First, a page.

By LAMECH JOHNSON
Tribune Staff Reporter
CHIEF Justice Sir Hartman Longley yesterday denounced an attempt by Parliament to determine whether a Supreme Court judge should be held in contempt of the House of Assembly for her landmark ruling on the limits of parliamentary privilege.
Last August, Justice Indra Charles ruled that Marathon MP Jerome Fitzgerald infringed on constitutional rights when he tabled the private emails of Save The Bays in Parliament, and therefore could not be protected by parliamentary privilege. Justice Charles ordered Mr Fitzgerald to pay $150,000 in damages for the breach, and granted a permanent injunction barring parliamentarians from accessing or making public the personal information of the non-profit organisation.
In Parliament last year, Mr Fitzgerald moved a resolution for the House Committee on Privilege to determine whether Justice Charles, STB Director Fred Smith, QC, and lawyer Ferron Bethell should be held in contempt of the House of Assembly.
Mr Fitzgerald also subsequently filed an appeal to have Justice Charles’ ruling overturned which raised speculation of whether there would be a conflict given that the matter was now under judicial consideration.
On November 30, 2016, however, Parliament’s Chief Clerk Maurice Tynes confirmed to The Tribune that the Committee on Privilege had decided to postpone its probe into this matter until the Court of Appeal makes a ruling on Mr Fitzgerald’s appeal.
Addressing scores of legal officials at the 2017 Legal Year opening ceremony held in the Supreme Court yesterday, Sir Hartman addressed the controversial issue.
“It is my hope that all and sundry will come to accept, in a real way, the principle of the independence of the judiciary, not just by paying lip service,” Sir Hartman said.
“I sat in my office the other day and watched in dismay (as) the judgment of Justice Indra Charles was assailed publicly. Matters sub judice are not generally made the subject of comment in Parliament or elsewhere. That is a rule of long standing that is observed throughout the Commonwealth and in most civilised countries.
“I have said repeatedly the courts exist to address grievances and disputes. And since we deal with a multi-tiered system, when one is aggrieved by a decision at one level may pursue justice at another level of the system. We should not berate and try to demonise and threaten, with imprisonment, judges who are doing their best,” he added.
Sir Hartman’s view echoed that of former Chief Justice Sir Michael Barnett, who in September, called the defiant response of Mr Fitzgerald to the landmark ruling alarming and regrettable. He called the suggestion that Justice Charles could be summoned to Parliament to defend her judgment an “affront to the separation of powers and the independence of the judiciary.”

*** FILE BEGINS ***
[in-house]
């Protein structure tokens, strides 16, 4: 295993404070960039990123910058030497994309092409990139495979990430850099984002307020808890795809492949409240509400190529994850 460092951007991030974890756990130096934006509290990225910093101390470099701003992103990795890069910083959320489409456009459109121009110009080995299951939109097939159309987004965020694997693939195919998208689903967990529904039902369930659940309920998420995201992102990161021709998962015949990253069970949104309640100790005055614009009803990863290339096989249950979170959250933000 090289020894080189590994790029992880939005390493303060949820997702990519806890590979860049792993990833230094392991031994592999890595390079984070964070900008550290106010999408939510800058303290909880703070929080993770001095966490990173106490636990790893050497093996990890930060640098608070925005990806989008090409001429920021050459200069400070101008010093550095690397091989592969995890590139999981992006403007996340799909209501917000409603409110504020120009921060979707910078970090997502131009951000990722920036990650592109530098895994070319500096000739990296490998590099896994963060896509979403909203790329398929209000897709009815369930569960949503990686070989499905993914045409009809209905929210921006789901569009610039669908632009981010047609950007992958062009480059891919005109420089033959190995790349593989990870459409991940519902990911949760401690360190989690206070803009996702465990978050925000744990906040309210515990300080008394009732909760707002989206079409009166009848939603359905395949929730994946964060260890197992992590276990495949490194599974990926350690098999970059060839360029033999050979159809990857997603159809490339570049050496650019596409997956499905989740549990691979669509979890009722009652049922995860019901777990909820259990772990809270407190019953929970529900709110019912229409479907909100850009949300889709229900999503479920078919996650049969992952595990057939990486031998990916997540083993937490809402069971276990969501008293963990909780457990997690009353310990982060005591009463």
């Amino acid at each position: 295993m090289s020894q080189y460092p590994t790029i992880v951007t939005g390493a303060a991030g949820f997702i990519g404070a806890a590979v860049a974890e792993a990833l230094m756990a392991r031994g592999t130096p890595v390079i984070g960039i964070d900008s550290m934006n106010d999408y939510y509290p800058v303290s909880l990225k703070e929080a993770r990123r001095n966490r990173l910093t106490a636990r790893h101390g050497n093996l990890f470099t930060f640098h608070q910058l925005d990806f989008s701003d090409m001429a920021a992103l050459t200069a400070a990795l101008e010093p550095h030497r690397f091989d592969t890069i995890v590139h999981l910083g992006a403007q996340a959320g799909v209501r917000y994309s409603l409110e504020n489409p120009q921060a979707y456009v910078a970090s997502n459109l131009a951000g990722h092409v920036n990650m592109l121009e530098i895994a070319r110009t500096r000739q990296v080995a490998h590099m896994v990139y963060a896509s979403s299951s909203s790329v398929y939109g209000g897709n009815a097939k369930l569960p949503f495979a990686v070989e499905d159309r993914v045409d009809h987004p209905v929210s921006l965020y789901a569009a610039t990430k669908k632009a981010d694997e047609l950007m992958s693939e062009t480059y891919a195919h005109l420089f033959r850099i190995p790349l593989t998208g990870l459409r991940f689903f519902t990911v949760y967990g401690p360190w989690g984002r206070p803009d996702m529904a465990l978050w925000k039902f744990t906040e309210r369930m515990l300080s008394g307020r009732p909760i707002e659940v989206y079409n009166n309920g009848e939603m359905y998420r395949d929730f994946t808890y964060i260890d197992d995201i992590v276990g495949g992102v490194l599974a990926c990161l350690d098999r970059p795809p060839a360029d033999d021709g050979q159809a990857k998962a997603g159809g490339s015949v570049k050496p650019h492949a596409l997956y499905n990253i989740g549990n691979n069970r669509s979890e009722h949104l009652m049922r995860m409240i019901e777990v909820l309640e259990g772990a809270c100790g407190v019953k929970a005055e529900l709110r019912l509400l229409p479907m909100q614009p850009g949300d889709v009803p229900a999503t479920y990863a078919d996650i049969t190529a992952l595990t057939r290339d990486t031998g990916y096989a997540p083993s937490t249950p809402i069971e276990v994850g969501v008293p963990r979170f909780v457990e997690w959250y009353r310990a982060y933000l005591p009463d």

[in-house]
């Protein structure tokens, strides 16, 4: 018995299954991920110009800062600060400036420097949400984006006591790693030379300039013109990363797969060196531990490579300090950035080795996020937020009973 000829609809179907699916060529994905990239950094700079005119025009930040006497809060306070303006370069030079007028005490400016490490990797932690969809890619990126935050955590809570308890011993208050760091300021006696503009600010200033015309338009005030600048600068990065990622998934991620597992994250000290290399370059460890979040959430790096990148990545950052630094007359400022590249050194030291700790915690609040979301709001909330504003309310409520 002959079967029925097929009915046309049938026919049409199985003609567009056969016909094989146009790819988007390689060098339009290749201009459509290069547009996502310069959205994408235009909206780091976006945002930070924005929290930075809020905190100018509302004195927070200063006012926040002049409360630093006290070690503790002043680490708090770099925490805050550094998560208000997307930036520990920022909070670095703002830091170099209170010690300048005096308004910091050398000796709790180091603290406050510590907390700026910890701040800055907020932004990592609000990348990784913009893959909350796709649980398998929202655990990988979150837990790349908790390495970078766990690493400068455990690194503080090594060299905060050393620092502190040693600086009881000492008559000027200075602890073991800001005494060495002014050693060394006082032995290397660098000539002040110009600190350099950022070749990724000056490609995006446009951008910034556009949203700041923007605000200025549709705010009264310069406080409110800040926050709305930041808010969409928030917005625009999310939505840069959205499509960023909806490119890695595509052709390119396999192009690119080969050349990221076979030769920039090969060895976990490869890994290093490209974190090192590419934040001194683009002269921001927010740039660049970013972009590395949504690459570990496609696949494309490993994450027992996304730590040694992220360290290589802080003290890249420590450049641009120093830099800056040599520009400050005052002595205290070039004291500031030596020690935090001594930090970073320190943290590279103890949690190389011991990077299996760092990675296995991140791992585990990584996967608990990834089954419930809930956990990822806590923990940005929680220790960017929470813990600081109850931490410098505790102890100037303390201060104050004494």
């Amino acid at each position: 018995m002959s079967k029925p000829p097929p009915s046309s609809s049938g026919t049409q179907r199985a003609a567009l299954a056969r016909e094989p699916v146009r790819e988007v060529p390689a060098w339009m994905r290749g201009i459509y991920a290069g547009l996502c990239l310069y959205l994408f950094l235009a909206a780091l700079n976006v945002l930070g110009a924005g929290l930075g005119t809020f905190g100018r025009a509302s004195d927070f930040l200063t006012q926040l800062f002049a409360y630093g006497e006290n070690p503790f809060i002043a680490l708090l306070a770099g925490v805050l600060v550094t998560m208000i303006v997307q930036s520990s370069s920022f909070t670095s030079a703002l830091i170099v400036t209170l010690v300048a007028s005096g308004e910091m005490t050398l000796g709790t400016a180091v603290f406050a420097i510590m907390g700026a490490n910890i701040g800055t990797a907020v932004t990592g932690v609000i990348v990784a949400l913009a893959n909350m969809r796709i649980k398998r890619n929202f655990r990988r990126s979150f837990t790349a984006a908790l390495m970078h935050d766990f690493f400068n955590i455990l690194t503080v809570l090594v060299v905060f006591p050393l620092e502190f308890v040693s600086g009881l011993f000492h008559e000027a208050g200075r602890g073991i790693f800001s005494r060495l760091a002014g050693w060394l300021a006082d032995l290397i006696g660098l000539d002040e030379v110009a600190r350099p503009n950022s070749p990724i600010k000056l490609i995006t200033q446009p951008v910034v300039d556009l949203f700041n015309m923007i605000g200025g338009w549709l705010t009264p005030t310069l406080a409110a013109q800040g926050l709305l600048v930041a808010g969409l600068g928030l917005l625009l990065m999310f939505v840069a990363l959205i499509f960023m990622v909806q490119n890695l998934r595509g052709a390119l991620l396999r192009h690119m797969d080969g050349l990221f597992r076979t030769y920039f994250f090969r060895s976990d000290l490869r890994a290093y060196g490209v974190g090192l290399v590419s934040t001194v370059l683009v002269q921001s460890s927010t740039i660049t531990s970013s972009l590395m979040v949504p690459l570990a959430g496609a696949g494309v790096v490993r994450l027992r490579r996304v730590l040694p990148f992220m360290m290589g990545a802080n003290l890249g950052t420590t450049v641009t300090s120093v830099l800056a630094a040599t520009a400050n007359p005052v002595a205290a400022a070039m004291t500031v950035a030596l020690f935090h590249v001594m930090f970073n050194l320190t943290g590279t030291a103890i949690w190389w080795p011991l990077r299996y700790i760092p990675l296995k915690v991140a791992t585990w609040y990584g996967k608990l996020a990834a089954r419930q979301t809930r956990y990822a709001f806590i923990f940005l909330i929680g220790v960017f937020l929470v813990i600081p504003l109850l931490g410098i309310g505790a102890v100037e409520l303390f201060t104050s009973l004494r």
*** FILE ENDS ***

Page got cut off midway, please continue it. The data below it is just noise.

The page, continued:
In March 2016, Mr Fitzgerald, the minister of education, accused STB of being a political organisation seeking to “overthrow” the Progressive Liberal Party government under the guise of an environmental group. In the House of Assembly, Mr Fitzgerald read private emails from STB members and others, which he said bolstered his claims.
Additionally, Fox Hill MP Fred Mitchell claimed in Parliament in March 2016 that some $8.25m has been filtered through various organisations connected with STB – locally and internationally - from 2013 to 2015.
Those details were highlighted in an affidavit filed by STB’s Communications Director Paco Nunez, on which the applicants had relied to prove that the respondents were, in fact, in possession of private emails.
In her landmark ruling on August 2, Justice Charles said it was unquestionable that a resident’s private correspondence should not be the subject of public discussion and scrutiny, let alone in the House of Assembly.
“The courts are given an exclusive jurisdiction to adjudicate in and to supervise breaches of the Constitution by the executive and the legislature,” Justice Charles said.
“Parliament cannot change the scope or divest the court of its ‘original jurisdiction’ by legislation. In addition, it is for the court and not Parliament to decide on the scope and application of parliamentary privilege,” she added.
“As a general rule, the court should not meddle in the internal affairs of Parliament and should leave it to regulate its own internal affairs. The court also recognises that the authority and dignity of Parliament would be seriously compromised if it were to interfere arbitrarily in the internal procedures of Parliament.
“But if a person alleges that his/her constitutional rights have been or are being infringed in order to establish that infringement, the court would be entitled to carry out an inquiry to determine whether there was indeed a breach.”
“It is axiomatic that, a man’s private and confidential correspondence, precious to his heart, should not be the subject of public discussion and scrutiny. The second respondent (Fitzgerald) made unsubstantiated allegations about the first Applicant (STB) which he portrayed as a money-laundering organisation.
“These statements are regrettable since it had nothing to do with the mid-term budget debates which were ongoing at the time,” the judge stressed.
“In the Bahamas, the Constitution is the supreme law of the land and the Court is the guardian of the Constitution.
“Parliamentary privilege is trumped by breaches of the Constitution and although Parliament is supreme, it is not as supreme as the Constitution. Therefore, Parliament cannot use its privileges to trample on the constitutional rights of an individual. In construing constitutional provisions, a broad and generous approach is required to give individuals the full measure of the rights and freedoms referred to in the Constitution,” Justice Charles ruled.
Justice Charles ruled against Save The Bays in its case against Mr Mitchell concerning breach of the group’s constitutional rights, ruling that it had not made out a case in this regard.